your guide to fun
By Stephanie Bergeron
Cape Cod Times
July 2, 2006
The Bible says that Jesus walked on water. I prefer to glide.
On a warm June afternoon, I conquered physics as I windsurfed atop the glistening waters of Gull Pond in Wellfleet.
My two-hour lesson was with Eric Gustafson, owner of Fun Seekers, a Wellfleet-based company specializing in surfing, windsurfing, kiteboarding and kayaking.
After a brief land lesson on wind direction and surfing posture, I headed into the cold water and onto the board. Windsurfing boards are very buoyant, so getting on top of them isn't much of a problem. Once standing fully upright, however, balancing becomes a little more difficult.
Gustafson warned me that I would probably forget that I had to keep my butt in and shoulders back when balancing on the board. He also said that like most beginners I would probably confuse the front of the board with the back and turn the wrong way or forget which way was upwind and which was down. There is no left or right on the water, only a front and a back. Despite these warnings, I was confident that I was better than most beginners.
Slowly, I gained control of my balance and up hauled, or pulled the sail out of the water. The sail is not very heavy, but the real challenge is not falling backward when pulling it up. Luckily, my balance kept me on the board. Once in position, a gentle wind pushed me away from shore as I maneuvered my first turn.
Before taking my lesson I researched windsurfing online. Bright-colored photographs and videos showed professional surfers jumping over waves and sailing effortlessly around sharp turns. My first turn was more like a crawl than a jump.
Like in sailing, there are two types of turns in windsurfing. Tacking is a series of tacks that allows the board to go up wind. Jibing is a downwind turn where the sail passes over the bow of the board.
Unlike windsurfing races, where someone can make a 180-degree turn in seconds, my turn took about four minutes. Still, I managed to turn directions and keep my hair dry. Gustafson said this was an accomplishment.
After a shaky turn, I returned to sailing position. The wind sent me back toward shore and Gustafson told me to turn around. Distracted by the fast approaching shoreline, I forgot about my posture, started turning the wrong way and sent my sail into a dizzying spiral. With my rear out and my back forward, I crashed into the water. My hair was wet. So much for confidence.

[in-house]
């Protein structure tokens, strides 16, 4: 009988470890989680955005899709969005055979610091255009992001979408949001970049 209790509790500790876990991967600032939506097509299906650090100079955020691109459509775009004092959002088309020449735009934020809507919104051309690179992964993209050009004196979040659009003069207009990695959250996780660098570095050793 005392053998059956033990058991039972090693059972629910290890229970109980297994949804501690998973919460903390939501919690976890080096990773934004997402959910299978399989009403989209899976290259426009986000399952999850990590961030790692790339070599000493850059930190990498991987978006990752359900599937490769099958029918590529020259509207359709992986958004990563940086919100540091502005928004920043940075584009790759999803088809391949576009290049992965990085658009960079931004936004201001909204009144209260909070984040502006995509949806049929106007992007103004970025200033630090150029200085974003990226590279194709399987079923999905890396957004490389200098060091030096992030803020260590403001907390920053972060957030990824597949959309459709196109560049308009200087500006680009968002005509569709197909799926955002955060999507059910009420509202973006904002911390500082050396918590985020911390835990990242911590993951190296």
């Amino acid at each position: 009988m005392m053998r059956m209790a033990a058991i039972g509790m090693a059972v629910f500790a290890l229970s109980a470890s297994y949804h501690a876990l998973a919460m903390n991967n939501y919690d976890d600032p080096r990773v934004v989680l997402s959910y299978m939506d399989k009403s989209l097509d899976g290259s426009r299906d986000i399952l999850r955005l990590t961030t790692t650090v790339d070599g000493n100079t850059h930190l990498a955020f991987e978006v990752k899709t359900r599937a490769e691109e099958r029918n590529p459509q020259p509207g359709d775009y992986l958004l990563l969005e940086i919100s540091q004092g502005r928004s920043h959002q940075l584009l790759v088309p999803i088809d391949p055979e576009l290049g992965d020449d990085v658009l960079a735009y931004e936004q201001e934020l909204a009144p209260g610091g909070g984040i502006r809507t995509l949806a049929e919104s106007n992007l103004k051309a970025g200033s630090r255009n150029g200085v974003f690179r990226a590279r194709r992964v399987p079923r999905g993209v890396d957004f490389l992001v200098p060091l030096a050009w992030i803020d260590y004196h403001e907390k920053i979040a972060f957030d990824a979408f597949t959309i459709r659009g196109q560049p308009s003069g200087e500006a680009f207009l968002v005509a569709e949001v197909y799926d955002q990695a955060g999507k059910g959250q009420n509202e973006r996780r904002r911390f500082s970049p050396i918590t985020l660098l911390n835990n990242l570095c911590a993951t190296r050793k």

Windsurfing speeds depend on many factors. The direction, angle, and size of the sail can cause a surfer to go faster. The bigger the sail, the faster the ride. Beginning windsurfers start with smaller sails. A more stiff and light board will also make the ride faster, and with wind direction, the fastest ride will be a board reach, or 45 degrees off the wind.
Sheeting out, or pushing your back hand away from you, will make you slow down. Sheeting in, or pulling in your back hand, makes you go faster. As for stopping, I chose the little known option of shaking back and forth until I slid off the board in an ungraceful backward belly flop. My hair was wet again.
People who are uncomfortable in deep water or inexperienced swimmers should not try windsurfing. Gustafson does not advocate using a life vest because it can cause someone to become trapped under the board or hit their head if they fall wrong.
Before my lesson, I had never set foot on a surfboard, been in a sailboat or even stood on water skis. After only two hours of instruction, I was windsurfing across the pond. I didn't exactly part the Red Sea like Moses or do anything else of biblical proportions, but the feeling of gliding across the water with a surf board and sail was still mystical for me.